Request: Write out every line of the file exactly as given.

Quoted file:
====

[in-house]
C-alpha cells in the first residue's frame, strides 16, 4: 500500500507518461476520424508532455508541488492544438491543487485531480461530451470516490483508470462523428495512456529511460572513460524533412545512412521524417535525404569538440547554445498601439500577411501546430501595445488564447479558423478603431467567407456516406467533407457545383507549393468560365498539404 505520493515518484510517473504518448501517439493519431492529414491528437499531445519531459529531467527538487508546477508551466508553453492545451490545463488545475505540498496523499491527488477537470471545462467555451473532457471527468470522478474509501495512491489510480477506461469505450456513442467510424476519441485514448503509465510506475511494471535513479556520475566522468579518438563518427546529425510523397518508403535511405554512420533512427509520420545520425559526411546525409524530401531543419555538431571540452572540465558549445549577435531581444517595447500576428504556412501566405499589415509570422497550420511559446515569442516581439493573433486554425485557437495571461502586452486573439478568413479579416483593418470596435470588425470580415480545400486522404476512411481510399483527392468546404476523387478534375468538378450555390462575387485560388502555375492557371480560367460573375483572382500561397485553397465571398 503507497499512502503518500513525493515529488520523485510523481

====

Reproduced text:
[in-house]
C-alpha cells in the first residue's frame, strides 16, 4: 500500500507518461476520424508532455508541488492544438491543487485531480461530451470516490483508470462523428495512456529511460572513460524533412545512412521524417535525404569538440547554445498601439500577411501546430501595445488564447479558423478603431467567407456516406467533407457545383507549393468560365498539404 505520493515518484510517473504518448501517439493519431492529414491528437499531445519531459529531467527538487508546477508551466508553453492545451490545463488545475505540498496523499491527488477537470471545462467555451473532457471527468470522478474509501495512491489510480477506461469505450456513442467510424476519441485514448503509465510506475511494471535513479556520475566522468579518438563518427546529425510523397518508403535511405554512420533512427509520420545520425559526411546525409524530401531543419555538431571540452572540465558549445549577435531581444517595447500576428504556412501566405499589415509570422497550420511559446515569442516581439493573433486554425485557437495571461502586452486573439478568413479579416483593418470596435470588425470580415480545400486522404476512411481510399483527392468546404476523387478534375468538378450555390462575387485560388502555375492557371480560367460573375483572382500561397485553397465571398 503507497499512502503518500513525493515529488520523485510523481